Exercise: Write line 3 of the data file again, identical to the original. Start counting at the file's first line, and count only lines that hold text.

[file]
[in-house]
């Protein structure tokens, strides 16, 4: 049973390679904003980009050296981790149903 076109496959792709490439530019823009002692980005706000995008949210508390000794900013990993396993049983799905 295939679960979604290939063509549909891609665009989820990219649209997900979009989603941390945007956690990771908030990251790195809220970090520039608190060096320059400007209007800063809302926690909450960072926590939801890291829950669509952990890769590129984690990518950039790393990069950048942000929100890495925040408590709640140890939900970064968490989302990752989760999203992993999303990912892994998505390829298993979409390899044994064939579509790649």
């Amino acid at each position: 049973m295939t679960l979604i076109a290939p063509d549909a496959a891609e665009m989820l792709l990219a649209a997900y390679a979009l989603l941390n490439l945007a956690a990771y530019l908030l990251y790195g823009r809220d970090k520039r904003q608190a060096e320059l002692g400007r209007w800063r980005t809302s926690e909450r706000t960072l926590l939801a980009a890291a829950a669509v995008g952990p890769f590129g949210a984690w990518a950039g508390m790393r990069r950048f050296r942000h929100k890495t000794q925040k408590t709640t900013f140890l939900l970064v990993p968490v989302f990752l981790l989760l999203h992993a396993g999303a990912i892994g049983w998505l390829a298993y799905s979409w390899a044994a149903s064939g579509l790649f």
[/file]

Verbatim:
């Amino acid at each position: 049973m295939t679960l979604i076109a290939p063509d549909a496959a891609e665009m989820l792709l990219a649209a997900y390679a979009l989603l941390n490439l945007a956690a990771y530019l908030l990251y790195g823009r809220d970090k520039r904003q608190a060096e320059l002692g400007r209007w800063r980005t809302s926690e909450r706000t960072l926590l939801a980009a890291a829950a669509v995008g952990p890769f590129g949210a984690w990518a950039g508390m790393r990069r950048f050296r942000h929100k890495t000794q925040k408590t709640t900013f140890l939900l970064v990993p968490v989302f990752l981790l989760l999203h992993a396993g999303a990912i892994g049983w998505l390829a298993y799905s979409w390899a044994a149903s064939g579509l790649f």